>
    > There is also the problem that tuning manuals very often get out of date
    > when referring to information that is functionally transparent and likely
    > to vary with CPU model. Even when the manual is being actively updated,
    > it is rare for it to be changed just because a new model does something
    > different if the actual tuning advice doesn't change.
    >
    > |> There are also quite a few articles on different architectures which
    > |> detail much of this information..
    >
    > Some of which are right, some misleading and some plain wrong. Until
    > you know the answer, it is hard to tell which. Vendor articles will
    > rarely be the last, but arbitrary Web ones may be.
    >
    >
    > Regards,
    > Nick Maclaren.


    Many thanks to you Elcaro Nosille for your reply.

    Nick, you summarise the situation very well. i can give two links one
    stating that L1 cache cache virtual addresses and the other stating
    the opposite thing. I can't find a single OS textbook that details the
    implementation side and i have looked extensively in the library. A
    friend of mine asks me to focus on one particular OS and a single
    processor first and i think he might be right...


  16. Re: L1,L2 caches and MMU


    In article <1162817805.341288.30030@i42g2000cwa.googlegroups.c om>,
    xu_feng_xu@yahoo.com writes:
    |>
    |> Nick, you summarise the situation very well. i can give two links one
    |> stating that L1 cache cache virtual addresses and the other stating
    |> the opposite thing. I can't find a single OS textbook that details the
    |> implementation side and i have looked extensively in the library. A
    |> friend of mine asks me to focus on one particular OS and a single
    |> processor first and i think he might be right...

    Start with the cache, and ignore the operating system aspects, which
    are rarely relevant. Probably start with x86 and then look at a few
    other architectures.

    The TLB questions are MUCH harder to track down as they refer to the
    poorly documented border between the hardware and operating system.
    I gave up trying to follow what systems did a couple of decades back,
    due to lack of precise descriptions (and irrelevance).


    Regards,
    Nick Maclaren.

  17. Re: L1,L2 caches and MMU


    "Joe Pfeiffer" wrote in message
    news:1b8xip5gvc.fsf@viper.cs.nmsu.edu...
    > "Dennis M. O'Connor" writes:
    >
    >> wrote ...
    >> > Hi,
    >> >
    >> > Does L1 "memory cache" cache virtual addresses or physical addresses?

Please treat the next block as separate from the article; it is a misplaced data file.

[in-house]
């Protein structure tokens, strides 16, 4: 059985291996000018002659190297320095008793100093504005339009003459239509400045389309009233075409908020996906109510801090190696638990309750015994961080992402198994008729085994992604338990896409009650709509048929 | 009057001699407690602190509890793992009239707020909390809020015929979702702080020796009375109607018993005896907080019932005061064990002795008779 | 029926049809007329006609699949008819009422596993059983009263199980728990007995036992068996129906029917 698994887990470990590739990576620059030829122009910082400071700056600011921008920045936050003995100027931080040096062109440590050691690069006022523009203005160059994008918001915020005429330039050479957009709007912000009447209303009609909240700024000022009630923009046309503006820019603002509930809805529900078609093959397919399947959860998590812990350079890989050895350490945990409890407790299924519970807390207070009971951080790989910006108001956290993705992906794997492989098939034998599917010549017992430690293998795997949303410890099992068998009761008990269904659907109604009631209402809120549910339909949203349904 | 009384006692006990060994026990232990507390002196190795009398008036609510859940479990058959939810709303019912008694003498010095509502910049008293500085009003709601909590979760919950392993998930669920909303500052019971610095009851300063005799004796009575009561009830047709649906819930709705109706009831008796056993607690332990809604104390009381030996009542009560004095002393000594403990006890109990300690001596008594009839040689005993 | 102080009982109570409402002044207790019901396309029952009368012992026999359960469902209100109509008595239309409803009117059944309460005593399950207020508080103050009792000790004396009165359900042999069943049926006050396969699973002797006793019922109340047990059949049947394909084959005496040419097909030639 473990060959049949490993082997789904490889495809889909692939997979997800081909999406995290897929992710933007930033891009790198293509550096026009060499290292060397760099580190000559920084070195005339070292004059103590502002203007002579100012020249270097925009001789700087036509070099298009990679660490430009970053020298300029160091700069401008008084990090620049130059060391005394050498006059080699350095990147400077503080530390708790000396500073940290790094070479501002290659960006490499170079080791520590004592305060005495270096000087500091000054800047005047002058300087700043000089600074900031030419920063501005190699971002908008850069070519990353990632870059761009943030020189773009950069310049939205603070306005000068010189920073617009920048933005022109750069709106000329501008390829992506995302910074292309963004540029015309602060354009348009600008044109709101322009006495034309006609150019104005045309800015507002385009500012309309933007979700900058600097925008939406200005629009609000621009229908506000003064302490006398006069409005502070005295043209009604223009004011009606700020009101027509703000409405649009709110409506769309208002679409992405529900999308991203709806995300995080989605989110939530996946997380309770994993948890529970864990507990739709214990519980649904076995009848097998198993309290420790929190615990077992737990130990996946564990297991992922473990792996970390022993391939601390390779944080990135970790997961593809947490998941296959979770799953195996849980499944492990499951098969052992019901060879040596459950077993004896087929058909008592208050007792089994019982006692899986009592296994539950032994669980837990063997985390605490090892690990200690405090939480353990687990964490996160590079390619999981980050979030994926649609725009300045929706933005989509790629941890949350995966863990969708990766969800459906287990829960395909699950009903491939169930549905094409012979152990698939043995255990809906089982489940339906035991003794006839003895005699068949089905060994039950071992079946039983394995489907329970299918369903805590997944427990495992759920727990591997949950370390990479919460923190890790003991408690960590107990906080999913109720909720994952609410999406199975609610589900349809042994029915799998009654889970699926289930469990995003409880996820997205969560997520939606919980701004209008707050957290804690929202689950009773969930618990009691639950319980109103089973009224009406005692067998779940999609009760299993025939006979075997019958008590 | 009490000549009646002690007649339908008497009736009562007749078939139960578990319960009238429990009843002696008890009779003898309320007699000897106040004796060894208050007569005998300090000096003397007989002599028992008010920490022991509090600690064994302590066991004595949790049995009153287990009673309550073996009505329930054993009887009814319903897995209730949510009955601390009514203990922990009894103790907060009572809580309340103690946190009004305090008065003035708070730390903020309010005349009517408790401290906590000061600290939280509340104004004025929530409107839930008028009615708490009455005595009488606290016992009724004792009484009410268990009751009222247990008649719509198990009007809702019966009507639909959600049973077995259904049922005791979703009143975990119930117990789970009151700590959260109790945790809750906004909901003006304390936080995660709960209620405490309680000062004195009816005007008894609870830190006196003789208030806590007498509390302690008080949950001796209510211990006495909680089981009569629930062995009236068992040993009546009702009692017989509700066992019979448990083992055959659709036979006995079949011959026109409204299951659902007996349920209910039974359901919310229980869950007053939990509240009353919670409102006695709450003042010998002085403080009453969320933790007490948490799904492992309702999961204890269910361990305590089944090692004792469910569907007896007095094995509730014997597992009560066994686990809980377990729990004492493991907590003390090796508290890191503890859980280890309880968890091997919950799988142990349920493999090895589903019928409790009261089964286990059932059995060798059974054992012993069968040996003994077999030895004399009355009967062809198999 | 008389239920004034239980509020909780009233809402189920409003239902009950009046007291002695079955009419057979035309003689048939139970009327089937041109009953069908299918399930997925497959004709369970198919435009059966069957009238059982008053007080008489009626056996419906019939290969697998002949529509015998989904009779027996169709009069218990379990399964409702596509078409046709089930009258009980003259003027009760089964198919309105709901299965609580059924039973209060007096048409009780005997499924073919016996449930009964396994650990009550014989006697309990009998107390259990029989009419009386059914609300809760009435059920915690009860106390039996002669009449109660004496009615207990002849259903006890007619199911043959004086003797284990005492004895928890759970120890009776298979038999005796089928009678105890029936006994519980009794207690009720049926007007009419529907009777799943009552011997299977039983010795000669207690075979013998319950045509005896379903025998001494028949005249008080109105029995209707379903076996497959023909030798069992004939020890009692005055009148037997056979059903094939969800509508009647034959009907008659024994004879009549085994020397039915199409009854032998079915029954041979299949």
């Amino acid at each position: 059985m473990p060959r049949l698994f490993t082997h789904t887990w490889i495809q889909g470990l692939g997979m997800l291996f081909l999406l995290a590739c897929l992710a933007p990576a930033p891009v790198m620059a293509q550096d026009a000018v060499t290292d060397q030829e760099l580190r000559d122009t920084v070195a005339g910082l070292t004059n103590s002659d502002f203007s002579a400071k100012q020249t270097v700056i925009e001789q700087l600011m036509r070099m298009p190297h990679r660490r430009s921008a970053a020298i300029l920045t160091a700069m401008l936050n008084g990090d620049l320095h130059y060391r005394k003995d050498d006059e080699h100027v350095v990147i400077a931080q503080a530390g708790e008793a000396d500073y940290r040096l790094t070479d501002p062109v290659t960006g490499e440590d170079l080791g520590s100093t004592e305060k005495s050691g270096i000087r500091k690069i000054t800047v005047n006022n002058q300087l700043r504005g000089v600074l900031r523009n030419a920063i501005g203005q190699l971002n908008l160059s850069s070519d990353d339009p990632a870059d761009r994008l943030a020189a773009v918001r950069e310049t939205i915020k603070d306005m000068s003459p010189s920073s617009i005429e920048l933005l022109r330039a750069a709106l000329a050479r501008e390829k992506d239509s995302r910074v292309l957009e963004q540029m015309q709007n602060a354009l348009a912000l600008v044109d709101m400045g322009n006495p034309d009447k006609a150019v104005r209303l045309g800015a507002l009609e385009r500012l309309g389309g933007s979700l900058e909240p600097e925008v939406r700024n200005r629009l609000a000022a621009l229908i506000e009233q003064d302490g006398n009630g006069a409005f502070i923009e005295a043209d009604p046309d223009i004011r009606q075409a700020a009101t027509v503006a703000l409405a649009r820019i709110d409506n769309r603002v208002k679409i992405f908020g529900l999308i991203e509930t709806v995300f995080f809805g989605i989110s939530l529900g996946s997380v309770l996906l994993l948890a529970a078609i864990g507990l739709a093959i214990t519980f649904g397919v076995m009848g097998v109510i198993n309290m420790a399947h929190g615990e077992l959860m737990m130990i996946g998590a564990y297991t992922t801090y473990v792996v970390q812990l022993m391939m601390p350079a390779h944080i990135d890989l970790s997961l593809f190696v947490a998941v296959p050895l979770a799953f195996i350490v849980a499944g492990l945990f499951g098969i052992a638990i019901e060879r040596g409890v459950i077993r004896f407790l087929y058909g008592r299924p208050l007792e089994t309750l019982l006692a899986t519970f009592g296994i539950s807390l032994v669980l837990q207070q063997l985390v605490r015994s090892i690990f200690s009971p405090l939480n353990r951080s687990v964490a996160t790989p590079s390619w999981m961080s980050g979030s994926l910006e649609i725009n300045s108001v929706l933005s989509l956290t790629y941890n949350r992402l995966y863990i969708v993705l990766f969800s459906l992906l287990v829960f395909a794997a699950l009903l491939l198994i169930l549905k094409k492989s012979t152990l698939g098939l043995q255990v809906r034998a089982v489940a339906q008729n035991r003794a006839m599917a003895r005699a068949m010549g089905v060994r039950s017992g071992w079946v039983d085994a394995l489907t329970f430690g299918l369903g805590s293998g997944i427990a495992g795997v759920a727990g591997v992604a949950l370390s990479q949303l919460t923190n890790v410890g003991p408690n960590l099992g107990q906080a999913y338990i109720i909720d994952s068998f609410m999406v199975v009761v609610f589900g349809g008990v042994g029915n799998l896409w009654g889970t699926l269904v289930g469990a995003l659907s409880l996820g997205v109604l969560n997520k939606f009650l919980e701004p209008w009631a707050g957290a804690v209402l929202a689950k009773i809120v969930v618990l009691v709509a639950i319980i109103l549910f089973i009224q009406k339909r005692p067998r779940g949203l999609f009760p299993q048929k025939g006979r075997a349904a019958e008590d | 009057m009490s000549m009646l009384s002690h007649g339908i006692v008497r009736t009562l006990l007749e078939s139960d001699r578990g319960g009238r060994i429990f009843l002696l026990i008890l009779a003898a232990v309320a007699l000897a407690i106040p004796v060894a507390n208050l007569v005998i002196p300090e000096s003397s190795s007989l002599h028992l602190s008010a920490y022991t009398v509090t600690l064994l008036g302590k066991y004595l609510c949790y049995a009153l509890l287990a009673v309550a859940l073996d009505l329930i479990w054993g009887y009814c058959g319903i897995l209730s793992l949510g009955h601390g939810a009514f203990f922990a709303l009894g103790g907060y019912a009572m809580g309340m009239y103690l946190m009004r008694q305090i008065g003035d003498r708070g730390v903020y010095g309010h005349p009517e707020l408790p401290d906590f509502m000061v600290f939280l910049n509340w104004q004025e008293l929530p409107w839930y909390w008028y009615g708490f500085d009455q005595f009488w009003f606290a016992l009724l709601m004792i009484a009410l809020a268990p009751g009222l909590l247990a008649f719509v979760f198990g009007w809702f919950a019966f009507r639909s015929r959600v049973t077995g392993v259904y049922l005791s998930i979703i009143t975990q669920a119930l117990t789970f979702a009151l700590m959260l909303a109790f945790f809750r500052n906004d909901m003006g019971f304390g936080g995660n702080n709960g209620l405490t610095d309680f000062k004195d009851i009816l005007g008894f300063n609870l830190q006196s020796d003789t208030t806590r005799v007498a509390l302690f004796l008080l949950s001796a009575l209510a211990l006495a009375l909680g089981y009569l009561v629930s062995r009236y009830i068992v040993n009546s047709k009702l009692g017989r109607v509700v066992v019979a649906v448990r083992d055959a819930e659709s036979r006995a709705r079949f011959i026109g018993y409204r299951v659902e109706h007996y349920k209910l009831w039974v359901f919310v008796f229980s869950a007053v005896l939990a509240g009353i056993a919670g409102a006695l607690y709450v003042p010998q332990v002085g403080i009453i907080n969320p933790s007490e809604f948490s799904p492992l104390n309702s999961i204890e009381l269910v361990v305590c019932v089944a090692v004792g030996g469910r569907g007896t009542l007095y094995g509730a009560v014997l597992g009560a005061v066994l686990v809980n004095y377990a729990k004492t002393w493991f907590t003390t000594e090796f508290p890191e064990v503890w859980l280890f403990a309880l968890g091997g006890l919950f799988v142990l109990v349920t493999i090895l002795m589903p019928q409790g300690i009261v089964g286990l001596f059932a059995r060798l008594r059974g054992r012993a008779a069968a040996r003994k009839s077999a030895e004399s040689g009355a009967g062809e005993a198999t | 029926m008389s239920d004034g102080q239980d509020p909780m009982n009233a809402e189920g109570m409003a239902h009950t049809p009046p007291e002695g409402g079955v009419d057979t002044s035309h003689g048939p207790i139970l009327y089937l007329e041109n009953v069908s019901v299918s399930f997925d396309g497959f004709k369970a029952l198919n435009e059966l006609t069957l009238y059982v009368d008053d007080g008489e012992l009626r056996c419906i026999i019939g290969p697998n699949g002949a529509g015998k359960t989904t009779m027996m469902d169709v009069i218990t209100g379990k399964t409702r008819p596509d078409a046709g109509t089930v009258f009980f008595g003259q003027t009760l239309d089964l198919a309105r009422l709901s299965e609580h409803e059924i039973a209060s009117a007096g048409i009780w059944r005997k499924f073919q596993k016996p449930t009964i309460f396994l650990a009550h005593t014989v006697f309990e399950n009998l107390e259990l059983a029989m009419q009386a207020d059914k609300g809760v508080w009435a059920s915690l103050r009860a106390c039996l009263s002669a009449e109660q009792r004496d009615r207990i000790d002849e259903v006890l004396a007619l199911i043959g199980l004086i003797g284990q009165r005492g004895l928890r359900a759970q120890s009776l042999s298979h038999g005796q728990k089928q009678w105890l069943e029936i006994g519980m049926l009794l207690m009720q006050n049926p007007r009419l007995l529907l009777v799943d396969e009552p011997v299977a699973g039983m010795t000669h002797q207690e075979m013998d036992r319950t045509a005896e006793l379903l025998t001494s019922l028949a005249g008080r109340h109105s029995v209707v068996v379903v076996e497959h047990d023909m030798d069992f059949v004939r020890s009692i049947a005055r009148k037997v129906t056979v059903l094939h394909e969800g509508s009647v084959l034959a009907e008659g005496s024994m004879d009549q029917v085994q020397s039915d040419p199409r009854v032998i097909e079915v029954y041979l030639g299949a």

>>
    >> Yes, although on some architectures, no.

    >
    > Hmmm? I must be missing something. I can't think of an architecture
    > where the answer is "no". Or are you thinking of the P4 trace cache?


    I as thinking of architectures that have a third address
    space, in addition to virtual and physical, like ARM's
    Modified Virtual Addresses.

    > Other than that, I think your response was the clearest and most
    > concise description of the relationship between TLB, MMU, and cache
    > I've ever seen.


    Thanks !
    --
    Dennis M. O'Connor dmoc@primenet.com



  18. Re: L1,L2 caches and MMU

    nmm1@cus.cam.ac.uk (Nick Maclaren) writes:

    > In article <1b8xip5gvc.fsf@viper.cs.nmsu.edu>,
    > Joe Pfeiffer writes:
    > |> "Dennis M. O'Connor" writes:
    > |> > wrote ...
    > |> > > Hi,
    > |> > >
    > |> > > Does L1 "memory cache" cache virtual addresses or physical addresses?
    > |> >
    > |> > Yes, although on some architectures, no.
    > |>
    > |> Hmmm? I must be missing something. I can't think of an architecture
    > |> where the answer is "no". Or are you thinking of the P4 trace cache?
    >
    > I can :-)
    >
    > The answer is associative memory ....


    Associative main memory is sort of outside the mainline at this point...

    --
    Joseph J. Pfeiffer, Jr., Ph.D. Phone -- (505) 646-1605
    Department of Computer Science FAX -- (505) 646-1002
    New Mexico State University http://www.cs.nmsu.edu/~pfeiffer

  19. Re: L1,L2 caches and MMU


    In article <1bac347hx5.fsf@viper.cs.nmsu.edu>,
    Joe Pfeiffer writes:
    |>
    |> Associative main memory is sort of outside the mainline at this point...

    It has existed, and there are reasons to believe that it should be
    'rediscovered', but I don't expect to see it back again. I don't
    see that it would help with the 'memory wall' without changes in
    programming paradigms, either. But you have to admit that it does
    meet the criterion of being neither real nor virtual memory :-)


    Regards,
    Nick Maclaren.

  20. Re: L1,L2 caches and MMU

    Elcaro Nosille wrote:

    > All x86-CPUs use physically indexed caches (ok, dunno for the
    > Transmeta-CPUs, but I think they're also physically indexed).


    IIRC, Athlons use three bits of virtual-only addressing. To handle
    aliases it must snoop 16 entries (8 indices, and two ways) on a
    L1 cache miss and invalidate an aliased entry if it exists.


    Paul A. Clayton
    just a technophile